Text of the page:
Each new year, we find ourselves full of hope and optimism. When the clock strikes midnight, we look ahead to wonderful times with friends and family, as well as ourselves. In those few few hours, days and weeks of the new year, we have a pep in our step and feel motivated to make the next 365 days the best of our lives. We make promises and resolutions, set goals and make plans. For many of us, the start of a new calendar also signals the time to daydream toward adventures in the outdoors.
Born and raised in the rainforests of the Pacific Northwest, anytime I explore a public lands location that doesn’t get feet of rainfall each year feels, I feel incredibly strange. I am used to endless green, to rivers constantly flowing and to signs of life around every corner. I am accustomed to seeing towering trees and sword ferns, salmon filled rivers and glaciated peaks. That is what makes the desert so intoxicating, and why I, like millions of other millennials, have fallen in love with Utah’s Public Lands.
The first taste of wilderness is an unforgettable high, forever altering the chemistry of your brain. Surrounded by seemingly endless nature, your perception of life, the universe and everything becomes forever changed. For most of us, that initial high we get from the great outdoors becomes our addiction, leading to us searching over maps and driving down dirt roads looking for our next fix at all hours of the day. We chase it day in and day our, blinded by the addictive properties of our public lands.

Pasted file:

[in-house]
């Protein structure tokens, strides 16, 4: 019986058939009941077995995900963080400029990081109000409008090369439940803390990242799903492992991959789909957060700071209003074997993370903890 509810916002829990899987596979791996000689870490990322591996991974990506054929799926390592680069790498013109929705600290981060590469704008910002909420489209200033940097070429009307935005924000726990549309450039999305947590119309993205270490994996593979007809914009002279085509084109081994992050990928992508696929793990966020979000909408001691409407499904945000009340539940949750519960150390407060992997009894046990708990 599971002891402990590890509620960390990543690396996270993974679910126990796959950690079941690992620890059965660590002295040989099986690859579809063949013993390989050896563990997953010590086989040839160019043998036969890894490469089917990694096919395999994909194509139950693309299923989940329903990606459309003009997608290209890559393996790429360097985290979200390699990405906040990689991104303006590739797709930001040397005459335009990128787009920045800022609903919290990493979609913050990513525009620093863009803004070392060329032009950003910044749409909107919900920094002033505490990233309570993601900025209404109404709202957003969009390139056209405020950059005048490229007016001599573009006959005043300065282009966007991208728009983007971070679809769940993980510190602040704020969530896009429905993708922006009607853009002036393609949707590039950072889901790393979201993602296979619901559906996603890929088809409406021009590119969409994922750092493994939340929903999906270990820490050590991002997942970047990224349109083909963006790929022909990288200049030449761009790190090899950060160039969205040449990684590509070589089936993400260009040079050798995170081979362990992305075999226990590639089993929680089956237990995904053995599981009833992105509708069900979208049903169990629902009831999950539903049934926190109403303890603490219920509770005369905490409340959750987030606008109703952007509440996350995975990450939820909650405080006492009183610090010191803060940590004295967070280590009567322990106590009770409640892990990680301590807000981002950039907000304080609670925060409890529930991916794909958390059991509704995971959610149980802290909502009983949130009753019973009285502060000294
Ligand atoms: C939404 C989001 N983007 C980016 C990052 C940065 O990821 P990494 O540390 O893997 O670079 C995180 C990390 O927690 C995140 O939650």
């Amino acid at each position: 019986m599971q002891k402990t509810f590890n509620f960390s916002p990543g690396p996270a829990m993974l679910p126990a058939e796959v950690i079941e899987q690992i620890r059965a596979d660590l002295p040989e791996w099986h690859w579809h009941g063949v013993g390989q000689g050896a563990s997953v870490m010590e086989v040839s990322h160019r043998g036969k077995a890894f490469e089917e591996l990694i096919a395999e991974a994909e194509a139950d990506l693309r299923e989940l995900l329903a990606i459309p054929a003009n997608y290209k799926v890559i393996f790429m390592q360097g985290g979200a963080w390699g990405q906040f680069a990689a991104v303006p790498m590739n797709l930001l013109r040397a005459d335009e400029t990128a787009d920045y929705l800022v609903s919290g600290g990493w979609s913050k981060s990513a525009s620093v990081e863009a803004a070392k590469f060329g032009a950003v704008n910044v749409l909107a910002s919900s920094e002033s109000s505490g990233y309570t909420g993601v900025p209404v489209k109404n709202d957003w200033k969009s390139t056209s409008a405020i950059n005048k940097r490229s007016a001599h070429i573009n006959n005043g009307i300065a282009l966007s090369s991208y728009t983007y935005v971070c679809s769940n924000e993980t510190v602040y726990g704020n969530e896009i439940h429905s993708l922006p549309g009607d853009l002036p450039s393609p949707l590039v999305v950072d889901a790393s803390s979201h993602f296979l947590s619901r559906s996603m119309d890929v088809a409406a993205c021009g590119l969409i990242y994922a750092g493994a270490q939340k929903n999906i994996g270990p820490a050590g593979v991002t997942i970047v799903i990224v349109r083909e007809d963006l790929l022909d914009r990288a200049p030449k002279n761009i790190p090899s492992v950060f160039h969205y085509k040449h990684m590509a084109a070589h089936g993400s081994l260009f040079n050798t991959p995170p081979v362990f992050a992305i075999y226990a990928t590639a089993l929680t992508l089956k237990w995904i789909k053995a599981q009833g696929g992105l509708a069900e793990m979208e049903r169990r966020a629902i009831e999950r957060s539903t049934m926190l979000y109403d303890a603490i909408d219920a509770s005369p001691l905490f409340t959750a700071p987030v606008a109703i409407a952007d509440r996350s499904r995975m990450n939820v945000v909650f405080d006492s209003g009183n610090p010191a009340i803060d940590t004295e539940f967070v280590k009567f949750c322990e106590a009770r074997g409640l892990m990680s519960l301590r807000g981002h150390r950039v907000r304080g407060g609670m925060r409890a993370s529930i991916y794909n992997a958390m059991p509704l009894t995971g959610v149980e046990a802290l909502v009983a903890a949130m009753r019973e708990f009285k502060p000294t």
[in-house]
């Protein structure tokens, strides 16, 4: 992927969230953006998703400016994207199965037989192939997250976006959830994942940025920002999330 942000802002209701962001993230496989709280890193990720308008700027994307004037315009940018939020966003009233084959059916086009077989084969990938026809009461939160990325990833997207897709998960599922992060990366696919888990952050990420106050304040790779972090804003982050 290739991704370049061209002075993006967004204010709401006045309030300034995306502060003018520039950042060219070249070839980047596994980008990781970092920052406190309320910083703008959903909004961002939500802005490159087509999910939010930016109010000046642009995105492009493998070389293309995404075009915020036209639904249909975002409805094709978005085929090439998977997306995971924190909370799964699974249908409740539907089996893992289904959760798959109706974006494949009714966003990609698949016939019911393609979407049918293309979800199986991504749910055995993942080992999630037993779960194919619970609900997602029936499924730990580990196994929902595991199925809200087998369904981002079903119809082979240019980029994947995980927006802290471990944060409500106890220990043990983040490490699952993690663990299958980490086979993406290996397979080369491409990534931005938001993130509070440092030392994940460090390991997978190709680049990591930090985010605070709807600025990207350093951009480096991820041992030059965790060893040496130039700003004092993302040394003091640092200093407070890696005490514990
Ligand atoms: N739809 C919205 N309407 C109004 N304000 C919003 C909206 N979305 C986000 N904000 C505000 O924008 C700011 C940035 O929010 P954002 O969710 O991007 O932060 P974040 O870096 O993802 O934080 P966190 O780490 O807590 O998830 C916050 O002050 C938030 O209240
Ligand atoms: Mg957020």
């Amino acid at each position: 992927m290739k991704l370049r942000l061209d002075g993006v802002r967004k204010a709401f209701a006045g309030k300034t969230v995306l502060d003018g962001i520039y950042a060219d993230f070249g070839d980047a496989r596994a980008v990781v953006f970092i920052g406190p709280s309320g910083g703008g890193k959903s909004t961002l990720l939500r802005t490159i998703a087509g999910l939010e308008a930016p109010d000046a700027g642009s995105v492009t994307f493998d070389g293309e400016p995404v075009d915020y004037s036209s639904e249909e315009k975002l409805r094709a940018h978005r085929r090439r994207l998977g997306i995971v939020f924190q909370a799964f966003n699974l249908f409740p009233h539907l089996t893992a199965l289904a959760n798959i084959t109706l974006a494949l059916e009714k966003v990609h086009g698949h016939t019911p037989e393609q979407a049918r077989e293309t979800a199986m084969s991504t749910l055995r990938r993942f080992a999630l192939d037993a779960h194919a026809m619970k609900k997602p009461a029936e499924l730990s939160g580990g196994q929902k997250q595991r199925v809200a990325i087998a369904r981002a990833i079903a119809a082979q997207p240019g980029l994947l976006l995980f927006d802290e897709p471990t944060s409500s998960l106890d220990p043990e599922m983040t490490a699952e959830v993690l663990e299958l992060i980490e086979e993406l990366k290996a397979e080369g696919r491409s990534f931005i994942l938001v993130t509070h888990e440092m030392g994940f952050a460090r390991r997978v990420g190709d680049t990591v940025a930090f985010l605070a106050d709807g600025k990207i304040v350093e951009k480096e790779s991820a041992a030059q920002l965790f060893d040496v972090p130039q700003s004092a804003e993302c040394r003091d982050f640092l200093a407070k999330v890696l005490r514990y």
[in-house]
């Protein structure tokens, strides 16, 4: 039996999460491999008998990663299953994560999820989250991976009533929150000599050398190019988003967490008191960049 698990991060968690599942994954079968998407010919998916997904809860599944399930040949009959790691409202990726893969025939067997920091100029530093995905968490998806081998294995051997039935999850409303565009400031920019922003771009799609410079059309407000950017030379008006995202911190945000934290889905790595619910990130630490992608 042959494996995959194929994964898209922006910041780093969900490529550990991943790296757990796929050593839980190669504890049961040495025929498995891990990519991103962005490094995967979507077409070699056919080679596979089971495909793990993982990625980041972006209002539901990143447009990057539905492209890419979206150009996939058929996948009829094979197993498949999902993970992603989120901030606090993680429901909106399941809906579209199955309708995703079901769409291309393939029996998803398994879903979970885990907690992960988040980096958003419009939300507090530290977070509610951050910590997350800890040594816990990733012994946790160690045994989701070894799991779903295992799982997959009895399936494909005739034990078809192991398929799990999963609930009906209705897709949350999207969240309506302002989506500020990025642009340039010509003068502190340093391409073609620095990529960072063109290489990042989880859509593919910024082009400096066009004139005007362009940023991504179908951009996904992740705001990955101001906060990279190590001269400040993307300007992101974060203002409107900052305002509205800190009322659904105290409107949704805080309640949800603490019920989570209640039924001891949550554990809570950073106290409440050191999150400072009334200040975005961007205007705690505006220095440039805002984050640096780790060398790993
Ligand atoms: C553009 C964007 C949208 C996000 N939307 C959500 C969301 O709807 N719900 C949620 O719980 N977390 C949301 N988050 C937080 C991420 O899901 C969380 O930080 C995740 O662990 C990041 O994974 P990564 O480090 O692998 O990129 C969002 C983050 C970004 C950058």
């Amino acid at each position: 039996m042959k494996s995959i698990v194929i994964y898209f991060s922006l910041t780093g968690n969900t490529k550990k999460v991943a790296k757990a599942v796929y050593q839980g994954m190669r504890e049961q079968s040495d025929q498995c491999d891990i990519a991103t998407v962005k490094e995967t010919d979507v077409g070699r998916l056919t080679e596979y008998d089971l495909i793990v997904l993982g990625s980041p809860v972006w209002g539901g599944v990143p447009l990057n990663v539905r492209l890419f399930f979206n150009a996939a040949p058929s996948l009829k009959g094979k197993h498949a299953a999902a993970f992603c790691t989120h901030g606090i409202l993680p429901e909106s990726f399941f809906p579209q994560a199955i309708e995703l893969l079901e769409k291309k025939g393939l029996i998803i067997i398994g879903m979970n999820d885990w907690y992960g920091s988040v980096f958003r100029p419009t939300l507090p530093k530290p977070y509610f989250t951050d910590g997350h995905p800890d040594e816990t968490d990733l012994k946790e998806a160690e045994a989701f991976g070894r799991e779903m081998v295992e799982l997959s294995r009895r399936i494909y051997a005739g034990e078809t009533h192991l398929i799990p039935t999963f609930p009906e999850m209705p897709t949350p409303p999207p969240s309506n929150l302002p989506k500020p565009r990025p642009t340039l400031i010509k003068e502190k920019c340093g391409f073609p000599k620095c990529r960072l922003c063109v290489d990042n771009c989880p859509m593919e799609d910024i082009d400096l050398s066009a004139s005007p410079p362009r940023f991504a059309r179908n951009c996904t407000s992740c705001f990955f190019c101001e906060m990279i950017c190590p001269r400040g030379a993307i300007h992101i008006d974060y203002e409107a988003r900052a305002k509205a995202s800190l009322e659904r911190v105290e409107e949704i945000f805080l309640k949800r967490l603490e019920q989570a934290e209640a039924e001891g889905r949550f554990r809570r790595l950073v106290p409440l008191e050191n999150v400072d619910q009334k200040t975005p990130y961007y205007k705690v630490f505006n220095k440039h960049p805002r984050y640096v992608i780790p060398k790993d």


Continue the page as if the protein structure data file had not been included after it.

This post was written and posted in one hour for #NatureWritingChallenge. Join us for this weekly writing challenge!
All we knew is that we wanted to hike in snow. After a weekend of snow dumping down in the mountains, adventure was filling our blood and we were becoming drunk off of potential wanderlust. Reports of feet of powder were trickling in and we longed to be a part of it. It didn’t matter where we had to go to find snow, we just needed to explore the mountains on a pair of snowshoes. We checked roads, checked our gear and headed up Highway 101, eager to reach the wonderland of winter weather that was waiting for us.